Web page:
Sunday, July 29, 2012


I know its July but I've recently run across this neat webcomic by a Canadian lady, and this particular comic struck me as very important.  I think its one of the best Christmas stories I've read.  

I showed it to my girls so they could understand that Christmas is about doing something for others, about sacrifice and about love. I don't think they got it, but I'll link it here and maybe we'll run across it again when they are older.

I love so many of the comics that Kate Beaton has done and this one in particular shows something very well without trying to say it.  That's something to value in media.  It's not the picture that's worth the thousand words, it's interpreting something into a relevant context that increases the density of the information.

Posting this made me think more about the comic and what it said to me.  It just now made me realize that maybe the reason that Santa is such a HUGE Christmas icon isn't because of the presents or the Coca Cola commercialism.  Its really because Santa dies.  Santa is the sacrificial lamb we offer up to our childhood, and he's reborn every year when we wind up our kids with visions of sugar plums.  We don't do it because its perverse but because it's important for human development that this wonderful thing get sacrificed.  And I'm going to stop trying to say this thing now.

Thursday, July 26, 2012

Go Elon

Elon Musk > Batman because he's real and doesn't totally waste all his money randomly beating up petty criminals. I don't know much about the guy's personal habits actually but really, even if Elon eats a baby every day it's still probably a huge net gain for humanity.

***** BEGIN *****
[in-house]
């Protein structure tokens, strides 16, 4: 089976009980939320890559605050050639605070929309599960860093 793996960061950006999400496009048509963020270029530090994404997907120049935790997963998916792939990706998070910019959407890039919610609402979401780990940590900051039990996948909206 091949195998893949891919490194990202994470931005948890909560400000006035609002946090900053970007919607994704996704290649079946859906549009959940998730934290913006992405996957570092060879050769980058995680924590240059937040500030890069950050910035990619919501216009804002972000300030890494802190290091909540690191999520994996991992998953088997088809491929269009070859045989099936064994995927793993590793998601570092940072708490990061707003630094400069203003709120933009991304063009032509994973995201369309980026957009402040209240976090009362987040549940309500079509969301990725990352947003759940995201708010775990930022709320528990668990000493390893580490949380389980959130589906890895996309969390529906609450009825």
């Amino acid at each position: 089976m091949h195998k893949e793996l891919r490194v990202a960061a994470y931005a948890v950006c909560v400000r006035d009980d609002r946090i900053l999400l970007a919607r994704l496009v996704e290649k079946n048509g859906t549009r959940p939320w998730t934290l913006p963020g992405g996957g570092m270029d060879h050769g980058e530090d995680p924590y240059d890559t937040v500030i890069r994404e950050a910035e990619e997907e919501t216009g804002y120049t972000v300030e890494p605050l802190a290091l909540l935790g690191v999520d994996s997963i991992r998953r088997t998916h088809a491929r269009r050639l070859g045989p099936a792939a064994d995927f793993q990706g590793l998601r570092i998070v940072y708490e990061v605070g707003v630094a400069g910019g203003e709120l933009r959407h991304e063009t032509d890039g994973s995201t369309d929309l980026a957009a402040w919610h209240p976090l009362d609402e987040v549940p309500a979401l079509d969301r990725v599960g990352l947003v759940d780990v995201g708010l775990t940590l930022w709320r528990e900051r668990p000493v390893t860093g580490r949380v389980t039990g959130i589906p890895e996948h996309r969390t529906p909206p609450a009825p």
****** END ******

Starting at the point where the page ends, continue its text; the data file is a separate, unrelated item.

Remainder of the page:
Also, I know a pile of dedicated folks are involved in Space X, Tesla and Solar City projects, but really the guy is Batman for getting it all moving.

Sunday, July 8, 2012

Fiasco is great

With only four of us available for game night this week, I thought it would be a neat thing to try Fiasco.  I figured four was a bit light for a GM driven game but should be great for cooperative play.  I picked up the book at the local shoppe earlier on this spring and it had been sitting on the shelf all this time, so I read it over the week and tried to get a feel for it prior to game night.  I got the idea, but was still hazy on some of the execution and figured I'd do a dry run through following the play example at the end of the book.  Well unfortunately my wife got her foot stepped on by a horse and we spent the evening at the hospital getting it x-rayed the night before the game. I didn't get the chance to do the walkthrough and I wasn't feeling sure I should be introducing the game.  I felt it was likely going to be a ...debacle.

Well everyone seemed open to try it anyway and it was a Fiasco.

Fiasco is a cooperative story generator.  You set up some randomized Relationships, Needs, Locations, and Objects from a thematic playset and then you use these to create characters and perform scenes in a two act play.  As you do scenes you decide to either create the scene or resolve it which is an interesting mechanic.

Great game.  We tried out a superhero playset and got off to a bit of a rocky start.  From my reading of the setup I thought that each player needed two Relationships and we ran out of dice before finishing.  I found the written rules about how you would end up with two index cards a bit confusing and it was a bit of conjecture that there should be only one Relationship each and finally seeing the picture a few pages later solved that.  Its also true that the first scene is hard.  We had a bit of trouble figuring out narrative control and scene resolution.  I also think we probably fleshed things out too much but it started working better the more we played and we had a good time.  The game was fun to play and the story that came out of it was surprisingly fun and complete.  I'll totally play Fiasco again.